When I tell people I used to be a dancer the first type of dance that enters their mind is ballet. Then modern. Then jazz. Then tap. Never hula.
When I say I’ve been a hula dancer for most of my life, a lot of people ask, “Hula hooping?”
“No,” I say. “Think grass skirts and coconut bras.”
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When Trish was little she lived in a small house with her grandparents and her older brother, Nanny. In the backyard, Trish and Nanny’s grandfather grew strawberries. Rows and rows of strawberry plants stretched from the back sliding glass door to the high, brown wooden fence.
They were Trish’s first memories, those strawberries.
Trish would wander the garden, waddling on her chunky, toddler legs over uneven soil through the strawberry patches plucking the bright red berries with her clumsy hands. She would grab them, tug them off the magical green plants they grew on, and cram them into her voracious mouth, stuffing them in with her stubby little fingers.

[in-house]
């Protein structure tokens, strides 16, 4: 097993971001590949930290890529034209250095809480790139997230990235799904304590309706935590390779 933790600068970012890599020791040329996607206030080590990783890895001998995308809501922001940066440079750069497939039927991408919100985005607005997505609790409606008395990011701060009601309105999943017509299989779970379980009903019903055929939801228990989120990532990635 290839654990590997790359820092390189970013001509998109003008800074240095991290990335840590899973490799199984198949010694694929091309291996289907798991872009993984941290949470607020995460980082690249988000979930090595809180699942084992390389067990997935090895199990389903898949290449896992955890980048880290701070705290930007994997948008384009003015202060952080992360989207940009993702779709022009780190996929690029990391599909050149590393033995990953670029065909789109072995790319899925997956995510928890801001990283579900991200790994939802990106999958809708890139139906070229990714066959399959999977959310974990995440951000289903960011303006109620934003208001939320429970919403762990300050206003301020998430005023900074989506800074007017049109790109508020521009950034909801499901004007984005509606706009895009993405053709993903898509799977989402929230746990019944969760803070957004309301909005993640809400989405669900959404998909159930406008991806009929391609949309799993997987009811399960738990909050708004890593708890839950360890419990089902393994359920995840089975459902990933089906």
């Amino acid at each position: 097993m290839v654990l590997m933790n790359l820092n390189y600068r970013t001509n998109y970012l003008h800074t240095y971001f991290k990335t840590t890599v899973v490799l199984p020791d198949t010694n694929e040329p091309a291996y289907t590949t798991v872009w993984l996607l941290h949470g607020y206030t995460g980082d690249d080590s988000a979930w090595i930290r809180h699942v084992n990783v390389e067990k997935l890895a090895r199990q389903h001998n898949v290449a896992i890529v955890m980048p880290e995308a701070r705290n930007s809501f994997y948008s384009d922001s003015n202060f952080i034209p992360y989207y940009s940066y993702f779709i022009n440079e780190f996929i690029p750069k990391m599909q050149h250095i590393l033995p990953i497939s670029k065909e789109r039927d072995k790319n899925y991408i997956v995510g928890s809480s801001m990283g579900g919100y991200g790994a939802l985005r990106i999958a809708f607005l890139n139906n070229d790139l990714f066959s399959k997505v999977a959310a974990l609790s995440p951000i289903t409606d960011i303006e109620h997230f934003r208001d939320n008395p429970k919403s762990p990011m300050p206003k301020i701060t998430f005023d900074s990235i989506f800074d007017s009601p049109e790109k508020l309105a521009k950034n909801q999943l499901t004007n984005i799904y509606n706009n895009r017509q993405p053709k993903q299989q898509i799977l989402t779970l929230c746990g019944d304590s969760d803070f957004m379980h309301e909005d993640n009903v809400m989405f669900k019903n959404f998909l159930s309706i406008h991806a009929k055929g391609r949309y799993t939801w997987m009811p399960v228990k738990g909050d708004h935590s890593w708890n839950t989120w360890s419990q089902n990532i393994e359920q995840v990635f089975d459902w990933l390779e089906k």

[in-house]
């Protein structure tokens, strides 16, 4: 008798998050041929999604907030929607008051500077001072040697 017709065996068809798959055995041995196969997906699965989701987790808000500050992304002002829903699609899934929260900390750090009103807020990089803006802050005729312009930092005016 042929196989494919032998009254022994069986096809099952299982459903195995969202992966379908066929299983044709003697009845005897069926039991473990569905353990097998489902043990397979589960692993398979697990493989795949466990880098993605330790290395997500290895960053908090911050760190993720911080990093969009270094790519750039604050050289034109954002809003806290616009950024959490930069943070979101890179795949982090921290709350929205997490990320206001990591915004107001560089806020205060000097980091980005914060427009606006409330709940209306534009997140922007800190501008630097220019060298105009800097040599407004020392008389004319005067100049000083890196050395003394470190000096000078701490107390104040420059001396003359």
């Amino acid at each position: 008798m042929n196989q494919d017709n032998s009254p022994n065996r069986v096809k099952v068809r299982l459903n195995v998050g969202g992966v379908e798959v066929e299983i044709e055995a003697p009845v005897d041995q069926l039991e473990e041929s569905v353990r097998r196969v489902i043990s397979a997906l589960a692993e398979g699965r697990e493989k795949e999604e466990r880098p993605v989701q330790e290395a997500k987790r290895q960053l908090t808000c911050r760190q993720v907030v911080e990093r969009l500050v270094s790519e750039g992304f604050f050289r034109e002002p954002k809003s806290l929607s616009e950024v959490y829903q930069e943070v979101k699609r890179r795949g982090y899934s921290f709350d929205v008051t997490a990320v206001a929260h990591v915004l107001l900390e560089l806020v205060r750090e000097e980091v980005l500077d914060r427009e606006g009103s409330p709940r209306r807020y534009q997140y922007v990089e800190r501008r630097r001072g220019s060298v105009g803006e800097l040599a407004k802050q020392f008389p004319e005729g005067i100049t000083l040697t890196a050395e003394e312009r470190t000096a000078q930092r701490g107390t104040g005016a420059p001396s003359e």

In one such strawberry-related memory Trish recalled Nanny trying to trick her into eating a ladybug. He disguised it as a strawberry.
His fingers snuck the ladybug into Trish’s mouth, but she bit down in an effort to stop him. She told the story over and over, a hundred times through her teenage and young adult years, of her older brother’s cruel treachery. Not until her mid-twenties did she finally muster the courage to confront him.
“You tried to make me eat a ladybug! Do you remember that?!” she asked, feigning disbelief. In truth, her older brother was just crazy enough to do it.
“What are you talking about?!?!” Nanny replied. “I was trying to STOP you! You were trying to eat it and I was trying to save the ladybug from you!”
“Oh,” she replied.
Strawberries were never the same again.